In modern Indian lexicon, Dalit is a much used but less understood word, similar to ‘reform’. The word is used in English and Hindi media to represent what is classified as Scheduled Castes in the constitution. Since Gayatri Chakravorty published her much celebrated work ‘Can the subaltern speak?’ in 1998, the Indian intellectual discourse has flooded with the discourse on rights of minorities and oppressed.
When a Cornell University educated ivory tower academic asks whether the marginalized section of society could ‘raise their voice’, it is rather hard to believe whether they actually know about the conditions they are speaking about or simply their aim is ‘personal recognition’ in global left liberal academia. The plethora of works published on ‘oppressed section of the society’ by ‘privileged left liberal intellectuals’ like Chakravorty is distant from their sad reality.
The left-liberal establishment of the country has monopolized the discourse on Dalit. This ‘representative voice of the marginalized’, as they like to believe, is removed from the reality. To borrow a favorite term of this particular group, they simply lack the ‘lived experiences’ essential for understanding. Their work is often based on the previous literature published on the topic and some ‘personal imagination and theoretical construct’ but never on ground reports and empirical evidence.
The leftist academicians and journalists view Dalit as a single identity and expect them to behave, vote, and live in a similar manner. However, the reality is completely different. The country has more than 1,200 Scheduled Castes with Karnataka alone having more than 100 and Tamil Nadu having 76, as per the ministry website.
The entire electoral strategy of BJP in 2014 general election in Uttar Pradesh was based on unity of Non-Jatav Dalits and Non-Yadav OBCs. But the left liberal elites, from a position of privilege, are not able to differentiate between Dalits and paint every one of them with the same broad stroke.
Scheduled Castes by States in 2008
Therefore, continuing their ignorance, they expect the Dalits to vote for BSP in Uttar Pradesh, Communists in West Bengal, DMK in Tamil Nadu, and Congress in Punjab so on and so forth. In the view of leftists’ academicians, Dalits would never vote for BJP, a ‘Brahmin-Bania’ party in their ‘theoretical construct’. According to them, BJP is an anti-Dalit party and they ‘should and would’ not vote for the party.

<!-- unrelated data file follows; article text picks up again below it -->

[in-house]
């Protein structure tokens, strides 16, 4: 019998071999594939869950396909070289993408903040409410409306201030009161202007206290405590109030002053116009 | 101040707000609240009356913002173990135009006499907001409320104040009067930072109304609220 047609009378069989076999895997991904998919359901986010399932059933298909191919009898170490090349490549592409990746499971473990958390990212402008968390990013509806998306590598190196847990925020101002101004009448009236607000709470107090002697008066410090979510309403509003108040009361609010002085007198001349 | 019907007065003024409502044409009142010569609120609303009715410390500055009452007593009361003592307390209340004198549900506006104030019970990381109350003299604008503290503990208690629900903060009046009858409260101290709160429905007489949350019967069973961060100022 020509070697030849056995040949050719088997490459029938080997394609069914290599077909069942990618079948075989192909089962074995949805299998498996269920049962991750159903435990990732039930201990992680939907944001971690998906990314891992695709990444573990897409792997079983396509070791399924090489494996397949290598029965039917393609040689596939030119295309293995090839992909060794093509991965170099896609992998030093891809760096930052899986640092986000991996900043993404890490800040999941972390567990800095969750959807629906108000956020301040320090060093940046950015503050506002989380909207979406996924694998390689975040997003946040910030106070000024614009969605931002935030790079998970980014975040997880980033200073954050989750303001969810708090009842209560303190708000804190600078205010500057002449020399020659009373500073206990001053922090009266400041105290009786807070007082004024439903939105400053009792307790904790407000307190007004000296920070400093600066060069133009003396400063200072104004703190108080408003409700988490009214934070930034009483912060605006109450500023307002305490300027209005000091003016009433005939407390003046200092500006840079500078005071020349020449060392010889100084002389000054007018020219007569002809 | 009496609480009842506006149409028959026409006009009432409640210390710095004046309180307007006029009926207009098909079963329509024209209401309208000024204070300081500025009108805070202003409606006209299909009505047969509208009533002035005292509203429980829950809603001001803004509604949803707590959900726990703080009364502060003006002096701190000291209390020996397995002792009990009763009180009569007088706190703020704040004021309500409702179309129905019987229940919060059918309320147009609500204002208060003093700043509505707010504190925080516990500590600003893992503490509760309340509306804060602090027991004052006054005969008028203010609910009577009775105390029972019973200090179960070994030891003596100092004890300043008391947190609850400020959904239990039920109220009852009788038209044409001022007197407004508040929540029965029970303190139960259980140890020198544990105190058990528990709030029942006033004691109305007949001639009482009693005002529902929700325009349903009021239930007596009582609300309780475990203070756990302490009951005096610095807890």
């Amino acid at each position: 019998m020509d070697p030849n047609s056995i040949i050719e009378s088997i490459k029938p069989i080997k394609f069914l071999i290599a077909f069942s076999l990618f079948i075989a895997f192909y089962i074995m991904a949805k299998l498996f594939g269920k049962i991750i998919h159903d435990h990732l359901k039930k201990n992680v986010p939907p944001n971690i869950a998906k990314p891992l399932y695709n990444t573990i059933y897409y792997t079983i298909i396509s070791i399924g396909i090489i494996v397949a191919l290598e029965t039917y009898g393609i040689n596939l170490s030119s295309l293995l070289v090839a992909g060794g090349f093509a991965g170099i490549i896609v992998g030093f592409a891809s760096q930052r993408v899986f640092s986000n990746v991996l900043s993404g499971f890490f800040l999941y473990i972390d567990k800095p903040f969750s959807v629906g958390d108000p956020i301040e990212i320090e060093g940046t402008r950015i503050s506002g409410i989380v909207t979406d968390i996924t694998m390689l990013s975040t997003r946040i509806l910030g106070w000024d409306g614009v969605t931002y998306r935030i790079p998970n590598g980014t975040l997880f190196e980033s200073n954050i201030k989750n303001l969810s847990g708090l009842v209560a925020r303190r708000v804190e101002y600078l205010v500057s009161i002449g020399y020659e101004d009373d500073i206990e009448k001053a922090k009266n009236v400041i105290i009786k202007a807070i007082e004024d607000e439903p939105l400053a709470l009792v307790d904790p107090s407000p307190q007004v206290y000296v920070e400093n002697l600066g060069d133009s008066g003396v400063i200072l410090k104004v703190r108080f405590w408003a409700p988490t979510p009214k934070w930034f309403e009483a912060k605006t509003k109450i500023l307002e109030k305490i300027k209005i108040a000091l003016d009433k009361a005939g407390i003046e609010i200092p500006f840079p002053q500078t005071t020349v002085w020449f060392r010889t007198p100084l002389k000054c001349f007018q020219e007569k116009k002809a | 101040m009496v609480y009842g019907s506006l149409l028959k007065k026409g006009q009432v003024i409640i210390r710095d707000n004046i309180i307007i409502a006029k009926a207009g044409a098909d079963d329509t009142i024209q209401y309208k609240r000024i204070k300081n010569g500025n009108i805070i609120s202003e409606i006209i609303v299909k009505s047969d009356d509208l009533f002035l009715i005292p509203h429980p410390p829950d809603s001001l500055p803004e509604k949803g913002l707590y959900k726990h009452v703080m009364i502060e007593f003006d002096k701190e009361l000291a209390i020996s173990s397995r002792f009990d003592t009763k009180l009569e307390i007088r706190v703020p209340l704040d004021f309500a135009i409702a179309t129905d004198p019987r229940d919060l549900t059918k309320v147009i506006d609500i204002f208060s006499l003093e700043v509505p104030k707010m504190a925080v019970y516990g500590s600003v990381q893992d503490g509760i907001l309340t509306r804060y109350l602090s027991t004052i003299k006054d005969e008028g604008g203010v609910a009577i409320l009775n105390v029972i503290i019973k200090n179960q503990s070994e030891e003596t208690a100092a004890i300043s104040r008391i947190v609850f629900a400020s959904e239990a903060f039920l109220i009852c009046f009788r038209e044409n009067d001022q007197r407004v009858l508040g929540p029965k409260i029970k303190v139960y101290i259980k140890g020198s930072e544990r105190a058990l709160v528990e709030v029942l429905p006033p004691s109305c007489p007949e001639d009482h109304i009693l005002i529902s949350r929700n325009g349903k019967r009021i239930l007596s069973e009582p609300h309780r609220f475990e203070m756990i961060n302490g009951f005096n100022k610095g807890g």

Another popular perception among leftists is that Dalits are not concerned about Nationalism, development, and social welfare. All they care about is their caste allegiances and they would vote for the leaders of respective castes and not on ‘national issues’. The other popular assumption is that Dalits are not concerned about Hindutva and Hindu nationalism is seen as purely upper caste construct.
All these assumptions about Dalits, BJP and their interaction have forced the leftist academics to predict wrong electoral outcomes for BJP in every election, at least in the Modi era.
As per Lokniti-CSDS electoral survey, the preference for BJP among Dalits has increased exponentially in the last decade, especially since the emergence of PM Modi. In 2004, only 14 percent of Dalits voted for BJP while the percentage increased to 24.5 percent in 2014. In the last general election, the vote percentage increased by 10 points to 34 percent.
In SC dominated areas, BJP won 41 percent of seats compared to 28 percent by UPA, a 13 percent lead. In West Bengal, state earlier dominated by Communist parties and TMC, BJP emerged as the first choice for Dalits. The party won 57 percent of the constituencies dominated by SC population.
The mainstream media construct that BJP and Dalits are incompatible stands no ground on empirical data. In 2019, when it became very visible that Dalit vote is shifting towards to BJP, the left-liberal establishment and self-proclaimed Dalit rights activist completely lost it.
The BJP is inherently anti-Dalit. It is but natural for the BJP Govt led by Mr Bisht to have no intention of safeguarding Dalits in UP. https://t.co/nZUNOHeV3m
— Congress (@INCIndia) May 2, 2018
In the above tweet, Congress says that BJP is inherently anti-Dalit while the fact remains that the saffron party had double digit lead in terms of Dalit votes in 2019 general election.
Growing anger against Ramdas Athavale in dalit community. https://t.co/o653uu8BYa
— nikhil wagle (@waglenikhil) April 9, 2018
Nikhil Wagle, a left-liberal journalist claims that Dalit community is not happy with Ramdas Athawale, a Dalit leader from Republic Party of India (A) who joined National Democratic Alliance.
Dalits going to Hindu Temple and offering prayers with coconut is like nurturing own opresser. It's like Dalit saying in prayer, "hey bhagwan 5000 se aap hamara soshan karwa rahe ho aur chahta hoon aur karte raho"
Dalits who claims to be Hindu are like animals with no brain.
— Prashant Jagdish Kanojia (@PJkanojia) June 5, 2019
Prashant Kanojia, a self-proclaimed Dalit activist abuses the community and calls the Dalits who embrace Hinduism ‘animals with no brains’.
Despite all the misinformation and propaganda by social justice warriors, Dalit activists, and left-liberal establishment, it became very evident in 2019 general election that Dalits are increasingly embracing BJP and Hinduism.
They are as much ardent supporter of Nationalism, Hindutva, and development as any other caste of the country. The social welfare schemes of Modi government like Ujjawala, PM Awas Yojna, electricity connection benefited Dalits the most. And this is the reason that Dalits shed the caste allegiances and voted for BJP. The left academia, however, has still not been able to digest this fact since this does not fit in their ‘theoretical construct’.